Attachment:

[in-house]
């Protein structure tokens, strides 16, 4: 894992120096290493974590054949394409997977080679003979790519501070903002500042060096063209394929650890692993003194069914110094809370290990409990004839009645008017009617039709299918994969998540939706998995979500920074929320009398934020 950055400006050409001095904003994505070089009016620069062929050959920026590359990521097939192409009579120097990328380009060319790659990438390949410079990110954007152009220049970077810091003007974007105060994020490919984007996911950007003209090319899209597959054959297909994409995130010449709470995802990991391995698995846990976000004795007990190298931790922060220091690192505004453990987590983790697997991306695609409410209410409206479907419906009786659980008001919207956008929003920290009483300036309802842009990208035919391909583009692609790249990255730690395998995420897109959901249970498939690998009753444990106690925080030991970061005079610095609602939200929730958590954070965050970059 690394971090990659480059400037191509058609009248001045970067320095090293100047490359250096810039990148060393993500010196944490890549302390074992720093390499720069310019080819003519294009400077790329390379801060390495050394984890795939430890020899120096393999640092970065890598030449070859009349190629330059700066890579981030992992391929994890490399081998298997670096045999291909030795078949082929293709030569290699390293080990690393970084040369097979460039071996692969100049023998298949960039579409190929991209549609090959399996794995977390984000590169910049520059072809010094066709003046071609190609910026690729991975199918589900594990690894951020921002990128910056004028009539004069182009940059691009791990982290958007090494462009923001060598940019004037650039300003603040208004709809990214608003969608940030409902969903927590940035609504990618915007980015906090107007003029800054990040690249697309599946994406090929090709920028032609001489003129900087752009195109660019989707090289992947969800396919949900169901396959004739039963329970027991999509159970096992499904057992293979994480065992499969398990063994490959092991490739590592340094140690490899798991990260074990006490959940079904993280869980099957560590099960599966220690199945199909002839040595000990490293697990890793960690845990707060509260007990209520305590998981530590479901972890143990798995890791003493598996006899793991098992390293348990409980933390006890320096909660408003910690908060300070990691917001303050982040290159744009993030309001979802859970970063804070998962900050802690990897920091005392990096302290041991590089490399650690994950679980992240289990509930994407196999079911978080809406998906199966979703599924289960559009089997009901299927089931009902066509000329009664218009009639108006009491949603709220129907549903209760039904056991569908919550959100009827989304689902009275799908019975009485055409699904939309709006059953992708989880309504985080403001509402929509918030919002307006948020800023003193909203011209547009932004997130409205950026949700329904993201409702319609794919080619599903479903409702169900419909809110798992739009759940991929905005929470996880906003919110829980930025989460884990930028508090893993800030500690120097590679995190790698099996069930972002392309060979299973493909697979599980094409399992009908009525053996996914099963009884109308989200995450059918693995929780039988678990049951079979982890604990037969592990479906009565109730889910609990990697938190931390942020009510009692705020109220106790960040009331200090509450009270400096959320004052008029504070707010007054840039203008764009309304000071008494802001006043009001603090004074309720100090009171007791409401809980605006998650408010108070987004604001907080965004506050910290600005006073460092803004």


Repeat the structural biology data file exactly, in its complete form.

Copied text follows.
[in-house]
């Protein structure tokens, strides 16, 4: 894992120096290493974590054949394409997977080679003979790519501070903002500042060096063209394929650890692993003194069914110094809370290990409990004839009645008017009617039709299918994969998540939706998995979500920074929320009398934020 950055400006050409001095904003994505070089009016620069062929050959920026590359990521097939192409009579120097990328380009060319790659990438390949410079990110954007152009220049970077810091003007974007105060994020490919984007996911950007003209090319899209597959054959297909994409995130010449709470995802990991391995698995846990976000004795007990190298931790922060220091690192505004453990987590983790697997991306695609409410209410409206479907419906009786659980008001919207956008929003920290009483300036309802842009990208035919391909583009692609790249990255730690395998995420897109959901249970498939690998009753444990106690925080030991970061005079610095609602939200929730958590954070965050970059 690394971090990659480059400037191509058609009248001045970067320095090293100047490359250096810039990148060393993500010196944490890549302390074992720093390499720069310019080819003519294009400077790329390379801060390495050394984890795939430890020899120096393999640092970065890598030449070859009349190629330059700066890579981030992992391929994890490399081998298997670096045999291909030795078949082929293709030569290699390293080990690393970084040369097979460039071996692969100049023998298949960039579409190929991209549609090959399996794995977390984000590169910049520059072809010094066709003046071609190609910026690729991975199918589900594990690894951020921002990128910056004028009539004069182009940059691009791990982290958007090494462009923001060598940019004037650039300003603040208004709809990214608003969608940030409902969903927590940035609504990618915007980015906090107007003029800054990040690249697309599946994406090929090709920028032609001489003129900087752009195109660019989707090289992947969800396919949900169901396959004739039963329970027991999509159970096992499904057992293979994480065992499969398990063994490959092991490739590592340094140690490899798991990260074990006490959940079904993280869980099957560590099960599966220690199945199909002839040595000990490293697990890793960690845990707060509260007990209520305590998981530590479901972890143990798995890791003493598996006899793991098992390293348990409980933390006890320096909660408003910690908060300070990691917001303050982040290159744009993030309001979802859970970063804070998962900050802690990897920091005392990096302290041991590089490399650690994950679980992240289990509930994407196999079911978080809406998906199966979703599924289960559009089997009901299927089931009902066509000329009664218009009639108006009491949603709220129907549903209760039904056991569908919550959100009827989304689902009275799908019975009485055409699904939309709006059953992708989880309504985080403001509402929509918030919002307006948020800023003193909203011209547009932004997130409205950026949700329904993201409702319609794919080619599903479903409702169900419909809110798992739009759940991929905005929470996880906003919110829980930025989460884990930028508090893993800030500690120097590679995190790698099996069930972002392309060979299973493909697979599980094409399992009908009525053996996914099963009884109308989200995450059918693995929780039988678990049951079979982890604990037969592990479906009565109730889910609990990697938190931390942020009510009692705020109220106790960040009331200090509450009270400096959320004052008029504070707010007054840039203008764009309304000071008494802001006043009001603090004074309720100090009171007791409401809980605006998650408010108070987004604001907080965004506050910290600005006073460092803004």